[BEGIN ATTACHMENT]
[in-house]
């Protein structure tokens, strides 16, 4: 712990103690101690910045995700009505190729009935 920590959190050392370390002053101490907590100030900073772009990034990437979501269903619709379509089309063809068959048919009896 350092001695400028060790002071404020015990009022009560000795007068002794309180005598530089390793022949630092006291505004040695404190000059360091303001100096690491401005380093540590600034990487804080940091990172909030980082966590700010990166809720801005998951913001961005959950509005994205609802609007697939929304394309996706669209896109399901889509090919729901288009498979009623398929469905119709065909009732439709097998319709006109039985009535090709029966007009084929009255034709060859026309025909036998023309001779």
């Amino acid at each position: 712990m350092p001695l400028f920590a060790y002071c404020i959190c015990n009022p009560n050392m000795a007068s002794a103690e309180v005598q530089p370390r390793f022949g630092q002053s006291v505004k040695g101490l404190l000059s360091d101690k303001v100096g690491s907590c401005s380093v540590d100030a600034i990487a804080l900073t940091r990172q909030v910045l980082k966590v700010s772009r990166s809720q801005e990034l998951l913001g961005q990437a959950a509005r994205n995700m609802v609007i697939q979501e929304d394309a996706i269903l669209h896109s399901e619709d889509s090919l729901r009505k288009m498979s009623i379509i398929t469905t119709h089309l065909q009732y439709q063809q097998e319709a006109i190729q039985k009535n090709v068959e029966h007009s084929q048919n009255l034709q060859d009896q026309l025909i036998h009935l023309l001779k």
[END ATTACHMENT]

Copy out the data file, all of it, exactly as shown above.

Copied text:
[in-house]
């Protein structure tokens, strides 16, 4: 712990103690101690910045995700009505190729009935 920590959190050392370390002053101490907590100030900073772009990034990437979501269903619709379509089309063809068959048919009896 350092001695400028060790002071404020015990009022009560000795007068002794309180005598530089390793022949630092006291505004040695404190000059360091303001100096690491401005380093540590600034990487804080940091990172909030980082966590700010990166809720801005998951913001961005959950509005994205609802609007697939929304394309996706669209896109399901889509090919729901288009498979009623398929469905119709065909009732439709097998319709006109039985009535090709029966007009084929009255034709060859026309025909036998023309001779």
């Amino acid at each position: 712990m350092p001695l400028f920590a060790y002071c404020i959190c015990n009022p009560n050392m000795a007068s002794a103690e309180v005598q530089p370390r390793f022949g630092q002053s006291v505004k040695g101490l404190l000059s360091d101690k303001v100096g690491s907590c401005s380093v540590d100030a600034i990487a804080l900073t940091r990172q909030v910045l980082k966590v700010s772009r990166s809720q801005e990034l998951l913001g961005q990437a959950a509005r994205n995700m609802v609007i697939q979501e929304d394309a996706i269903l669209h896109s399901e619709d889509s090919l729901r009505k288009m498979s009623i379509i398929t469905t119709h089309l065909q009732y439709q063809q097998e319709a006109i190729q039985k009535n090709v068959e029966h007009s084929q048919n009255l034709q060859d009896q026309l025909i036998h009935l023309l001779k």